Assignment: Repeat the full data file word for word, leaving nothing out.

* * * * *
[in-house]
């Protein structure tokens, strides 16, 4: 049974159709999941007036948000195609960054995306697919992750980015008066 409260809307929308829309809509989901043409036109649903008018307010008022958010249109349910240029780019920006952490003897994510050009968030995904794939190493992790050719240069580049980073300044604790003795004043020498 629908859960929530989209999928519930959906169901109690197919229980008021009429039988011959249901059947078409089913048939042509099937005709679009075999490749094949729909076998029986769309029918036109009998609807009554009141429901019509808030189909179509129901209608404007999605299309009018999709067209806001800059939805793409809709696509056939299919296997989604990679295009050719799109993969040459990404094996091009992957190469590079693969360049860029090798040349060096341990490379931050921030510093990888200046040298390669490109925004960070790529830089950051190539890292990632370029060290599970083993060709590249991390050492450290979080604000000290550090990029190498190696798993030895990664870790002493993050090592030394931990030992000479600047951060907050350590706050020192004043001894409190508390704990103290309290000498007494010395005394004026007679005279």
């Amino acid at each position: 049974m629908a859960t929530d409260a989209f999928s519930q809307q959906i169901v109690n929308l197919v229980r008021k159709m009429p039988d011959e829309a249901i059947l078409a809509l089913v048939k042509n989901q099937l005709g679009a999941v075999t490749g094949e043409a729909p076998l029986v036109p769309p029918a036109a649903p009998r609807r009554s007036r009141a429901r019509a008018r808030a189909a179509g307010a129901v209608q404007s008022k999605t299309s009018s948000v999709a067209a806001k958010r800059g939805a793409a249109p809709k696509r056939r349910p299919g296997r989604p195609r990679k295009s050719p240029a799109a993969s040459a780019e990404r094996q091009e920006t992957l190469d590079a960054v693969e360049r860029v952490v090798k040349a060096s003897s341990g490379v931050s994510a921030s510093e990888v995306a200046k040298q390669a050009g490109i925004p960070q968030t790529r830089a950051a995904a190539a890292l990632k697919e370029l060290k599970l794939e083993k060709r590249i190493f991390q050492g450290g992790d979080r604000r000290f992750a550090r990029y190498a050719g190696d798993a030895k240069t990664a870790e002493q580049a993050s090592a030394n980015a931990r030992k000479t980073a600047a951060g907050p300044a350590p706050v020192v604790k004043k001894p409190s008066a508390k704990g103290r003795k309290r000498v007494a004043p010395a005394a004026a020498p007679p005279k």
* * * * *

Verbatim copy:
[in-house]
């Protein structure tokens, strides 16, 4: 049974159709999941007036948000195609960054995306697919992750980015008066 409260809307929308829309809509989901043409036109649903008018307010008022958010249109349910240029780019920006952490003897994510050009968030995904794939190493992790050719240069580049980073300044604790003795004043020498 629908859960929530989209999928519930959906169901109690197919229980008021009429039988011959249901059947078409089913048939042509099937005709679009075999490749094949729909076998029986769309029918036109009998609807009554009141429901019509808030189909179509129901209608404007999605299309009018999709067209806001800059939805793409809709696509056939299919296997989604990679295009050719799109993969040459990404094996091009992957190469590079693969360049860029090798040349060096341990490379931050921030510093990888200046040298390669490109925004960070790529830089950051190539890292990632370029060290599970083993060709590249991390050492450290979080604000000290550090990029190498190696798993030895990664870790002493993050090592030394931990030992000479600047951060907050350590706050020192004043001894409190508390704990103290309290000498007494010395005394004026007679005279």
């Amino acid at each position: 049974m629908a859960t929530d409260a989209f999928s519930q809307q959906i169901v109690n929308l197919v229980r008021k159709m009429p039988d011959e829309a249901i059947l078409a809509l089913v048939k042509n989901q099937l005709g679009a999941v075999t490749g094949e043409a729909p076998l029986v036109p769309p029918a036109a649903p009998r609807r009554s007036r009141a429901r019509a008018r808030a189909a179509g307010a129901v209608q404007s008022k999605t299309s009018s948000v999709a067209a806001k958010r800059g939805a793409a249109p809709k696509r056939r349910p299919g296997r989604p195609r990679k295009s050719p240029a799109a993969s040459a780019e990404r094996q091009e920006t992957l190469d590079a960054v693969e360049r860029v952490v090798k040349a060096s003897s341990g490379v931050s994510a921030s510093e990888v995306a200046k040298q390669a050009g490109i925004p960070q968030t790529r830089a950051a995904a190539a890292l990632k697919e370029l060290k599970l794939e083993k060709r590249i190493f991390q050492g450290g992790d979080r604000r000290f992750a550090r990029y190498a050719g190696d798993a030895k240069t990664a870790e002493q580049a993050s090592a030394n980015a931990r030992k000479t980073a600047a951060g907050p300044a350590p706050v020192v604790k004043k001894p409190s008066a508390k704990g103290r003795k309290r000498v007494a004043p010395a005394a004026a020498p007679p005279k």